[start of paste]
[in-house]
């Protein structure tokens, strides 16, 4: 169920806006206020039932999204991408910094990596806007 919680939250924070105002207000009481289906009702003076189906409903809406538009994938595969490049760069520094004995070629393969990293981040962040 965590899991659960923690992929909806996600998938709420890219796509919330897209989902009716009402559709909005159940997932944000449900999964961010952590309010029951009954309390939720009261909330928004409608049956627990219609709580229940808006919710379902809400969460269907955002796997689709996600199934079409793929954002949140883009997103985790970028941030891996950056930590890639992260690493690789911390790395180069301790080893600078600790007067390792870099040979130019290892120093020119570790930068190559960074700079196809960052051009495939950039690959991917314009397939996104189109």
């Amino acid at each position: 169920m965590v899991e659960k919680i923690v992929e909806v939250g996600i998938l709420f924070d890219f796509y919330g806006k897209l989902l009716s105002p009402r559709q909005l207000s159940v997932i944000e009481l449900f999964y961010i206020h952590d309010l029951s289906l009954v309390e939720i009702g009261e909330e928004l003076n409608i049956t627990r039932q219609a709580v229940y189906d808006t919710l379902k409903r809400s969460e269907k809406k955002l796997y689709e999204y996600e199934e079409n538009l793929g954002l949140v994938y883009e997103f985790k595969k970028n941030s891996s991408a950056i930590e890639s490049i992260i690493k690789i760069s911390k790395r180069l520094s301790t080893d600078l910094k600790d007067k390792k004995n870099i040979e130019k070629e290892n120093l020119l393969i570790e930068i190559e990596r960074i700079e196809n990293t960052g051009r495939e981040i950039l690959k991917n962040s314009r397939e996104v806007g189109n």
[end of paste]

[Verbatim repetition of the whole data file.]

[in-house]
């Protein structure tokens, strides 16, 4: 169920806006206020039932999204991408910094990596806007 919680939250924070105002207000009481289906009702003076189906409903809406538009994938595969490049760069520094004995070629393969990293981040962040 965590899991659960923690992929909806996600998938709420890219796509919330897209989902009716009402559709909005159940997932944000449900999964961010952590309010029951009954309390939720009261909330928004409608049956627990219609709580229940808006919710379902809400969460269907955002796997689709996600199934079409793929954002949140883009997103985790970028941030891996950056930590890639992260690493690789911390790395180069301790080893600078600790007067390792870099040979130019290892120093020119570790930068190559960074700079196809960052051009495939950039690959991917314009397939996104189109």
């Amino acid at each position: 169920m965590v899991e659960k919680i923690v992929e909806v939250g996600i998938l709420f924070d890219f796509y919330g806006k897209l989902l009716s105002p009402r559709q909005l207000s159940v997932i944000e009481l449900f999964y961010i206020h952590d309010l029951s289906l009954v309390e939720i009702g009261e909330e928004l003076n409608i049956t627990r039932q219609a709580v229940y189906d808006t919710l379902k409903r809400s969460e269907k809406k955002l796997y689709e999204y996600e199934e079409n538009l793929g954002l949140v994938y883009e997103f985790k595969k970028n941030s891996s991408a950056i930590e890639s490049i992260i690493k690789i760069s911390k790395r180069l520094s301790t080893d600078l910094k600790d007067k390792k004995n870099i040979e130019k070629e290892n120093l020119l393969i570790e930068i190559e990596r960074i700079e196809n990293t960052g051009r495939e981040i950039l690959k991917n962040s314009r397939e996104v806007g189109n």